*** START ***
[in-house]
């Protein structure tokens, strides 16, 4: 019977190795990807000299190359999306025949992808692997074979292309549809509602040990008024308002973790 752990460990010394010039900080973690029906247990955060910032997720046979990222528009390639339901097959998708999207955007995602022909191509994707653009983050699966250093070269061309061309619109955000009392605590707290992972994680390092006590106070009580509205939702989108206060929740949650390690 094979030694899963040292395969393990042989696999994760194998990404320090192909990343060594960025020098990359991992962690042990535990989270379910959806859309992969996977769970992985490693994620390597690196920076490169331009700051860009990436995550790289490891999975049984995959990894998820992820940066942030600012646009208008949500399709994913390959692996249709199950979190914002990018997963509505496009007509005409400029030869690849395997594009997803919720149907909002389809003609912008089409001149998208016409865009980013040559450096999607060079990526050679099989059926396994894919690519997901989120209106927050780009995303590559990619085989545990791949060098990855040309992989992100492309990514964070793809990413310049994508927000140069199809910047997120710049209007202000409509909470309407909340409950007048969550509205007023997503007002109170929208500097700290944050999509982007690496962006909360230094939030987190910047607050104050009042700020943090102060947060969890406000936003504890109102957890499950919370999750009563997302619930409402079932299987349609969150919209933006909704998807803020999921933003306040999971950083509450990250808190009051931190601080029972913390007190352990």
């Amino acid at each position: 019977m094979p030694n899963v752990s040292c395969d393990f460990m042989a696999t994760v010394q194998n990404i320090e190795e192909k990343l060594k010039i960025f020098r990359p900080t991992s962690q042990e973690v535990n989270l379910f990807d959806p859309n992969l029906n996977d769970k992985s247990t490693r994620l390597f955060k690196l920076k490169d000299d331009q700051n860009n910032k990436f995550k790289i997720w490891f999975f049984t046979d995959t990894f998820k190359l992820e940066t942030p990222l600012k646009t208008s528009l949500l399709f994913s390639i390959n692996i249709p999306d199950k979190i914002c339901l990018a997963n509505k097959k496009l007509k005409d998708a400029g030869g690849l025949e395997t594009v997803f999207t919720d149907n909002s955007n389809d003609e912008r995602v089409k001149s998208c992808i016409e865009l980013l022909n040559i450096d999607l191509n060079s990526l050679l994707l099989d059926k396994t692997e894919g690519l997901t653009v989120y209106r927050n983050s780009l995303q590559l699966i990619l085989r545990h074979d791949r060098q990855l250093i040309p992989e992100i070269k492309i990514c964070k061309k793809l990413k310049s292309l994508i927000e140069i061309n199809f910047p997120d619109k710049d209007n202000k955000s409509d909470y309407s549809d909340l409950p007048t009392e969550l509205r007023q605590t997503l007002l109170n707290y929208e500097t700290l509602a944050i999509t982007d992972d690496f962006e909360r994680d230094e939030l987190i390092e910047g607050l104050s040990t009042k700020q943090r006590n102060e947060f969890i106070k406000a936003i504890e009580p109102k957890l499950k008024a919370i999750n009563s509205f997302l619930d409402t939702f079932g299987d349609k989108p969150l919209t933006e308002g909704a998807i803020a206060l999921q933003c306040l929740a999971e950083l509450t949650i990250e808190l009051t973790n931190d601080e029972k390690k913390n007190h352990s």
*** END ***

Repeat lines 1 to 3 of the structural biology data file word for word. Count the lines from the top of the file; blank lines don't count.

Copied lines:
[in-house]
């Protein structure tokens, strides 16, 4: 019977190795990807000299190359999306025949992808692997074979292309549809509602040990008024308002973790 752990460990010394010039900080973690029906247990955060910032997720046979990222528009390639339901097959998708999207955007995602022909191509994707653009983050699966250093070269061309061309619109955000009392605590707290992972994680390092006590106070009580509205939702989108206060929740949650390690 094979030694899963040292395969393990042989696999994760194998990404320090192909990343060594960025020098990359991992962690042990535990989270379910959806859309992969996977769970992985490693994620390597690196920076490169331009700051860009990436995550790289490891999975049984995959990894998820992820940066942030600012646009208008949500399709994913390959692996249709199950979190914002990018997963509505496009007509005409400029030869690849395997594009997803919720149907909002389809003609912008089409001149998208016409865009980013040559450096999607060079990526050679099989059926396994894919690519997901989120209106927050780009995303590559990619085989545990791949060098990855040309992989992100492309990514964070793809990413310049994508927000140069199809910047997120710049209007202000409509909470309407909340409950007048969550509205007023997503007002109170929208500097700290944050999509982007690496962006909360230094939030987190910047607050104050009042700020943090102060947060969890406000936003504890109102957890499950919370999750009563997302619930409402079932299987349609969150919209933006909704998807803020999921933003306040999971950083509450990250808190009051931190601080029972913390007190352990």
């Amino acid at each position: 019977m094979p030694n899963v752990s040292c395969d393990f460990m042989a696999t994760v010394q194998n990404i320090e190795e192909k990343l060594k010039i960025f020098r990359p900080t991992s962690q042990e973690v535990n989270l379910f990807d959806p859309n992969l029906n996977d769970k992985s247990t490693r994620l390597f955060k690196l920076k490169d000299d331009q700051n860009n910032k990436f995550k790289i997720w490891f999975f049984t046979d995959t990894f998820k190359l992820e940066t942030p990222l600012k646009t208008s528009l949500l399709f994913s390639i390959n692996i249709p999306d199950k979190i914002c339901l990018a997963n509505k097959k496009l007509k005409d998708a400029g030869g690849l025949e395997t594009v997803f999207t919720d149907n909002s955007n389809d003609e912008r995602v089409k001149s998208c992808i016409e865009l980013l022909n040559i450096d999607l191509n060079s990526l050679l994707l099989d059926k396994t692997e894919g690519l997901t653009v989120y209106r927050n983050s780009l995303q590559l699966i990619l085989r545990h074979d791949r060098q990855l250093i040309p992989e992100i070269k492309i990514c964070k061309k793809l990413k310049s292309l994508i927000e140069i061309n199809f910047p997120d619109k710049d209007n202000k955000s409509d909470y309407s549809d909340l409950p007048t009392e969550l509205r007023q605590t997503l007002l109170n707290y929208e500097t700290l509602a944050i999509t982007d992972d690496f962006e909360r994680d230094e939030l987190i390092e910047g607050l104050s040990t009042k700020q943090r006590n102060e947060f969890i106070k406000a936003i504890e009580p109102k957890l499950k008024a919370i999750n009563s509205f997302l619930d409402t939702f079932g299987d349609k989108p969150l919209t933006e308002g909704a998807i803020a206060l999921q933003c306040l929740a999971e950083l509450t949650i990250e808190l009051t973790n931190d601080e029972k390690k913390n007190h352990s």